Amusing stuff from today’s Wall Street Journal:
A number of Indian companies are choosing to establish a base in Canada, which offers proximity to the U.S. but cheaper skilled labor and tax rebates that can help Indian companies limit costs. And Indian executives say U.S. clients appear more at ease with shifting work to Canada than to India, which has become a magnet for political attacks against outsourcing.
But opponents of U.S. companies’ outsourcing practices say that setting up shop in Canada instead of India shouldn’t shield companies from criticism. “We should be just as concerned about jobs moving to Canada as jobs moving to India, especially when the private sector hasn’t created jobs” in the U.S., says Marcus Courtney, president of the Washington Alliance of Technology Workers, a local of the 700,000-member Communications Workers of America union.
Already, Tata Consultancy Services, Satyam Computer Services Ltd., and Wipro have begun operations in Canadian cities that are easy to access from the Northeastern U.S. Tata says its new development center in Mississauga, Ontario, will give it a foothold in case U.S. sentiment against outsourcing prompts more U.S. companies to stop shipping work to India.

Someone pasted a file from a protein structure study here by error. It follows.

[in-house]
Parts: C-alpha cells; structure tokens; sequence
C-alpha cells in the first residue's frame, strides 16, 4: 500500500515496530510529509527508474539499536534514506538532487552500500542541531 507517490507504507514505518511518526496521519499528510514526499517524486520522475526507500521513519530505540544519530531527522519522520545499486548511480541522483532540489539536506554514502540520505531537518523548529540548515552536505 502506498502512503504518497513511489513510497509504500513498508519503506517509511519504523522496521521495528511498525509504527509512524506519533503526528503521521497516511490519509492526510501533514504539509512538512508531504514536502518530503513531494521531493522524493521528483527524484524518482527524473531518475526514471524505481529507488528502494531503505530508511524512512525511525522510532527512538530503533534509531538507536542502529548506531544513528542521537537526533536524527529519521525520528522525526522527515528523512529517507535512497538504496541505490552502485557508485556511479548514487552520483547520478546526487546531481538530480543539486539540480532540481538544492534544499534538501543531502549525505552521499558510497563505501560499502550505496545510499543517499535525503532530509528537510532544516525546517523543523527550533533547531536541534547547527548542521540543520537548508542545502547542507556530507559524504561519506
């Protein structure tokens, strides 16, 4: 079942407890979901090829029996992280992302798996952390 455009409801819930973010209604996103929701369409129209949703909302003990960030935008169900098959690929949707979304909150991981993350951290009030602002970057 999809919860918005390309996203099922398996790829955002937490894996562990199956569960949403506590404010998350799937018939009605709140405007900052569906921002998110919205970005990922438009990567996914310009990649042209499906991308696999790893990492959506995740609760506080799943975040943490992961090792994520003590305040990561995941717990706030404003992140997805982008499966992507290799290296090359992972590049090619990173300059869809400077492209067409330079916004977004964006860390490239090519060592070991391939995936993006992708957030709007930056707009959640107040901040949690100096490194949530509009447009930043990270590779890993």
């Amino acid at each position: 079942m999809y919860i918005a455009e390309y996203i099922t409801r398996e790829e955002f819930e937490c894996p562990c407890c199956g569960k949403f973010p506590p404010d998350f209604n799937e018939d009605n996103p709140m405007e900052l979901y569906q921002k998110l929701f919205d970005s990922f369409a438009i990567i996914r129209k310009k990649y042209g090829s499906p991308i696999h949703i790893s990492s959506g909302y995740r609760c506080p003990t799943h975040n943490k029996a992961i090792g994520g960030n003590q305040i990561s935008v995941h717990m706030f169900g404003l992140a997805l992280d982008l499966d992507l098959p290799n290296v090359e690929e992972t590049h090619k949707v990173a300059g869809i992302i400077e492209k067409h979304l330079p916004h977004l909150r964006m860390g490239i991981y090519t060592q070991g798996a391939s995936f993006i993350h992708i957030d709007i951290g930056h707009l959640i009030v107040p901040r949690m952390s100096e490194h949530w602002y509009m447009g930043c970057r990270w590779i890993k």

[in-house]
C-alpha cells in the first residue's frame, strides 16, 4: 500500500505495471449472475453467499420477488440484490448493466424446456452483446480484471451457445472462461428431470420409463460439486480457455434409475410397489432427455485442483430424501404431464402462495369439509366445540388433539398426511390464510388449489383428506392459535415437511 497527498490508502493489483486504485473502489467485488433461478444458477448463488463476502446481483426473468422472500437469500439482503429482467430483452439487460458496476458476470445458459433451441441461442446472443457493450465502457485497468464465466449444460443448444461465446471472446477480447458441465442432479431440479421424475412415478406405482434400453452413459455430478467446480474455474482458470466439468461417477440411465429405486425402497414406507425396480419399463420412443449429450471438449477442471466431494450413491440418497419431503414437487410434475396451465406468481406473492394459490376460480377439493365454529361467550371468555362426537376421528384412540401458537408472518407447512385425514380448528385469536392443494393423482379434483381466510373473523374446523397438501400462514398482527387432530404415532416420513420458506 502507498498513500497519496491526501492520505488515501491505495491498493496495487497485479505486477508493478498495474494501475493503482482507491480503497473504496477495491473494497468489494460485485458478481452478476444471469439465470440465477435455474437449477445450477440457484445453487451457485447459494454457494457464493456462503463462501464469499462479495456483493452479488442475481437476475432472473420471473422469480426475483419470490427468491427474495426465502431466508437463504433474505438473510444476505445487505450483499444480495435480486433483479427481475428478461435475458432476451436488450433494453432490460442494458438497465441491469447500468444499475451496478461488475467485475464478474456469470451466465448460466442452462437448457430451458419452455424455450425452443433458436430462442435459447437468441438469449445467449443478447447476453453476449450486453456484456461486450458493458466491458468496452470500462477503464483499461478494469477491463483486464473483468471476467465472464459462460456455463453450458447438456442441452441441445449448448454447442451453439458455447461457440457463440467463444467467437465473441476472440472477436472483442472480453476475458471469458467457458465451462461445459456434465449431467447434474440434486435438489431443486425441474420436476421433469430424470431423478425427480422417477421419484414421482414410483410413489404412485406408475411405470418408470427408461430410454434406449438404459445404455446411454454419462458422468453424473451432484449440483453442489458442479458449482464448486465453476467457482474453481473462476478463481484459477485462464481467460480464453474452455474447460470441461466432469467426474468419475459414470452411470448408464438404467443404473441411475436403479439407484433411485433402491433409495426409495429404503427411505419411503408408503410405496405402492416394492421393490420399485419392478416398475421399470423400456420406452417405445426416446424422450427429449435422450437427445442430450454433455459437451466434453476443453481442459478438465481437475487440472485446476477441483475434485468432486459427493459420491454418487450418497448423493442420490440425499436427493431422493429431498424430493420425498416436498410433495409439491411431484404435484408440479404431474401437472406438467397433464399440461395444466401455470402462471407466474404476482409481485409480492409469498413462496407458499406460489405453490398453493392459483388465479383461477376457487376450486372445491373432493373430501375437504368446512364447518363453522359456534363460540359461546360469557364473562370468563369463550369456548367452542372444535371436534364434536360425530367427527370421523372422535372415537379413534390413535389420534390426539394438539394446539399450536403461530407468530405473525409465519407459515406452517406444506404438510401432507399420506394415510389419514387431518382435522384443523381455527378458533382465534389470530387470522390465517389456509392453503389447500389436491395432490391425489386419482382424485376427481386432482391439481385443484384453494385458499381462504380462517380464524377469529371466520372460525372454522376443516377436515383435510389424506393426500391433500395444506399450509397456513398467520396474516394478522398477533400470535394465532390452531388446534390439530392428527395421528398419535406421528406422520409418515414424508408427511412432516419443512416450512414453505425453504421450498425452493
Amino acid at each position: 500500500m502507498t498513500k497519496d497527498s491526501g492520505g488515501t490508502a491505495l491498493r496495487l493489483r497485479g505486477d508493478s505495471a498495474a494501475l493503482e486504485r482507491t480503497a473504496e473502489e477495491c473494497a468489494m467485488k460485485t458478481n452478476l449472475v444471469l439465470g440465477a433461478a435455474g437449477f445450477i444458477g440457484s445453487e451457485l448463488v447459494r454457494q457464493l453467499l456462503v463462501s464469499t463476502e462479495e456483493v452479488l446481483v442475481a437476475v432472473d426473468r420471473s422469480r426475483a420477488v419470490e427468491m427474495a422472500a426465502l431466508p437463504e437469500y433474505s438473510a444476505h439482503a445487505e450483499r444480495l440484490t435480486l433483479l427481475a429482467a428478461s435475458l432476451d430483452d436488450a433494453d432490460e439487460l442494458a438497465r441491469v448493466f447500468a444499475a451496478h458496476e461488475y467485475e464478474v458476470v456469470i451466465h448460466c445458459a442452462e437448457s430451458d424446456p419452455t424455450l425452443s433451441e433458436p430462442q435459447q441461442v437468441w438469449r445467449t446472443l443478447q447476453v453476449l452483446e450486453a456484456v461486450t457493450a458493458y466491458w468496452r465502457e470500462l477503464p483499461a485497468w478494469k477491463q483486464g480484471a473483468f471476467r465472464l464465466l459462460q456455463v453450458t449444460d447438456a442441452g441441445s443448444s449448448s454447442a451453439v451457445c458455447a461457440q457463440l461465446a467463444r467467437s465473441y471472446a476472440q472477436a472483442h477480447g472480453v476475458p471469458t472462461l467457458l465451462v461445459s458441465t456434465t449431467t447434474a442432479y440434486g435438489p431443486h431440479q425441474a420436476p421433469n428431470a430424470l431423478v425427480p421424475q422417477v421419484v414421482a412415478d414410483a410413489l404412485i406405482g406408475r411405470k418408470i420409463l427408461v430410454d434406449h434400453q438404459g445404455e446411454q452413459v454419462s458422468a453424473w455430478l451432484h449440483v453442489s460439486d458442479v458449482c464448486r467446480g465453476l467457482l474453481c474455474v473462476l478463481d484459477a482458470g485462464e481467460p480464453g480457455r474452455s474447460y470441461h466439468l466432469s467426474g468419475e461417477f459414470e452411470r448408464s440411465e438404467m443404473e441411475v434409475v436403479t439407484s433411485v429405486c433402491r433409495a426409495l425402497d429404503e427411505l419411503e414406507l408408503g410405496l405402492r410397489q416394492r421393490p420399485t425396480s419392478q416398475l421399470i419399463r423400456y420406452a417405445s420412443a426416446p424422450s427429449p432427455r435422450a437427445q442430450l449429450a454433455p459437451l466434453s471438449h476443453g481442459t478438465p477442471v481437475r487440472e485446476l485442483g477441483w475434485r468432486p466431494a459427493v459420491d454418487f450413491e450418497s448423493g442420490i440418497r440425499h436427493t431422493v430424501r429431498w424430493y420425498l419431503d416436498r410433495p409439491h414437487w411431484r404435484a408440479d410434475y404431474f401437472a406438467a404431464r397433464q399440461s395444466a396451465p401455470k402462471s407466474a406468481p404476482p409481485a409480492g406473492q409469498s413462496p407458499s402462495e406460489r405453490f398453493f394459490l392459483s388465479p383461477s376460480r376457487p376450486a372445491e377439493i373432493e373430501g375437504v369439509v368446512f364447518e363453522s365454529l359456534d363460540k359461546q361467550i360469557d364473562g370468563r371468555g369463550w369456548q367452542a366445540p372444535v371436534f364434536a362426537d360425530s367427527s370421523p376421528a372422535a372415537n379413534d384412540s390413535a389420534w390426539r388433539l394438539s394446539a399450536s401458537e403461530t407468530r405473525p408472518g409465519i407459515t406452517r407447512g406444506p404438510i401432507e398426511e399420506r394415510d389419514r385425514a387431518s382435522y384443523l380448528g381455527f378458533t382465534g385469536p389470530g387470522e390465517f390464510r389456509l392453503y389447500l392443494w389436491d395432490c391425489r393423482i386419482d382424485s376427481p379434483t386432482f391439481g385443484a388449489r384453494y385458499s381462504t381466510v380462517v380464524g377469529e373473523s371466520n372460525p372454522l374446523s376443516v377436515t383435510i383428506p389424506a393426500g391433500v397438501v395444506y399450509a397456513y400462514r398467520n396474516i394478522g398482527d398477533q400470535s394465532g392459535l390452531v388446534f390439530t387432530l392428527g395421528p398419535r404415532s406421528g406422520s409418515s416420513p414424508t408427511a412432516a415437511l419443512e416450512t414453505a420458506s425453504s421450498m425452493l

Until last year, Satyam had only 10 employees working in Canada, all of whom worked onsite with Canadian clients. Satyam recently inaugurated a development center in a technology park in Mississauga, outside Toronto, where it plans to house 50 developers by the end of September, says Sanjay Tugnait, who set up Satyam’s Toronto office in early 2003. In the next few weeks he plans to visit Satyam clients in the U.S. to sell them on contracting work to Satyam’s Canadian facility.